Cobalt has been a recognized allergen capable of causing contact dermatitis for decades. Why, therefore, has it been named 2016 "Allergen of the Year"? Simply put, new information has come to light in the last few years regarding potential sources of exposure to this metallic substance. In addition to reviewing some background on our previous understanding of cobalt exposures, this article will highlight the recently recognized need to consider leather as a major site of cobalt and the visual cues suggesting the presence of cobalt in jewelry. In addition, a chemical spot test for cobalt now allows us to better identify its presence in suspect materials.

  9. Cobalt

    SciTech Connect

    1993-02-01

    Cobalt is typical a by- or co-product with copper or nickel. The average crustal abundance of cobalt is 23 pans per million. Cobalt-containing minerals include cobaltite, skutterudite, and linnaeite. Due to the diversity of cobalt deposits, several techniques are used to extract the ore. The copper/cobalt-bearing ores of Zaire are extracted by open pit and underground methods. In Zambia, similar deposits are mined using modified sublevel, and cut-and-fill underground stoping methods. The sulfide and oxide ore concentrates mined in Zaire are roasted and leached in sulfuric acid. Copper is subsequently recovered by electrolysis, and cobalt is precipitated in the form of a hydrate. Finally, the hydrate is dissolved in acid and cobalt is recovered by electrolysis.

  10. In situ synthesis of binary cobalt-ruthenium nanofiber alloy counter electrode for electrolyte-free cadmium sulfide quantum dot solar cells

    NASA Astrophysics Data System (ADS)

    Du, Nan; Ren, Lei; Sun, Weifu; Jin, Xiao; Zhao, Qing; Cheng, Yuanyuan; Wei, Taihuei; Li, Qinghua

    2015-06-01

    A facile, low-cost and low-temperature fabrication approach of counter electrode is essential for pursuing robust photovoltaic devices. Herein, we develop a hydrothermal in situ growth of Cobalt-Ruthenium (Co-Ru) alloy nanofiber electrode for quantum dot solar cell (QDSC) applications. Colloidal CdS QDs with tunable absorption band edge are synthesized and used as light absorber. After optimizing the QDs with the highest photoluminescence quantum yield accompanied by considerable solar light absorption ability, QDSC based on Co-Ru alloy electrode delivers a much higher power conversion efficiency than its counterparts, i.e., either pure Co or Ru metal electrodes. In detail, Co-Ru alloy electrode exhibits high specific area, excellent electrical behavior, intimate interface contact, and good stability, thus leading to notable improved device performances. The impressive robust function of Co-Ru alloy with simple manufacturing procedure highlights its potential applications in robust QDSCs.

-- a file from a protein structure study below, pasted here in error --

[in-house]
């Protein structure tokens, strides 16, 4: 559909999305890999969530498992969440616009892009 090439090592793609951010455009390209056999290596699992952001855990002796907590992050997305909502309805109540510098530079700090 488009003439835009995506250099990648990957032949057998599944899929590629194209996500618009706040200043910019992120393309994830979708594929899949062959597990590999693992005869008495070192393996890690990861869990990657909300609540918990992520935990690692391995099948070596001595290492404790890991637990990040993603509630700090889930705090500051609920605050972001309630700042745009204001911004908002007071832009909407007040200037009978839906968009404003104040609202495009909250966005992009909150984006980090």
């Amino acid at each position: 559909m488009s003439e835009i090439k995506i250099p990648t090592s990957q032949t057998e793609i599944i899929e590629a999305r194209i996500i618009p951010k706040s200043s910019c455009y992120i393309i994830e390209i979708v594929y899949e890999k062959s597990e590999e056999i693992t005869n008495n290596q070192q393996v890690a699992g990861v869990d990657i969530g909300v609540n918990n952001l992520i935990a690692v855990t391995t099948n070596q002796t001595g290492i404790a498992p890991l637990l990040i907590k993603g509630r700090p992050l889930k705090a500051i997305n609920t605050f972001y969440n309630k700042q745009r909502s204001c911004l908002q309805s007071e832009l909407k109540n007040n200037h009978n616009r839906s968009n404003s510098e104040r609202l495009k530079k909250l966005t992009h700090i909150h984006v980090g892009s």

11. Cobalt

    SciTech Connect

    Fox, G.J.

    1994-12-01

    Traditionally, cobalt has been well-known for its chemical uses, including pigments used in ceramic glazes that create the popular cobalt blue color derived from cobalt aluminate. Because of its diverse physical properties, the element is linked to many other applications, including superalloys, permanent magnets, and chemical catalysts. Cobalt 60, a radioisotope of cobalt, continues to be a contributor to the success of high-technology advancements, including innovations in medical treatments. Typically a by-product of copper and nickel production, significant cobalt reserves are found in only a few countries. The African countries of Zaire and Zambia, as well as Canada, are leading cobalt producers. Although the USA is the world's largest consumer, accounting for about one-third of total consumption, it has no domestic production and relies solely upon foreign imports to satisfy demand. The world market has been plagued with the effects of economic and political factors throughout the years, and consequently, price instability has been common. Presently, supply and demand are moving toward a closer balance, and lower market prices are expected within the next year.

  12. Thiocyanate-free ruthenium(II) sensitizers for dye-sensitized solar cells based on the cobalt redox couple.

    PubMed

    Wu, Kuan-Lin; Clifford, John N; Wang, Sheng-Wei; Aswani, Yella; Palomares, Emilio; Lobello, Maria Grazia; Mosconi, Edoardo; De Angelis, Filippo; Ku, Wan-Ping; Chi, Yun; Nazeeruddin, Mohammad K; Grätzel, Michael

    2014-10-01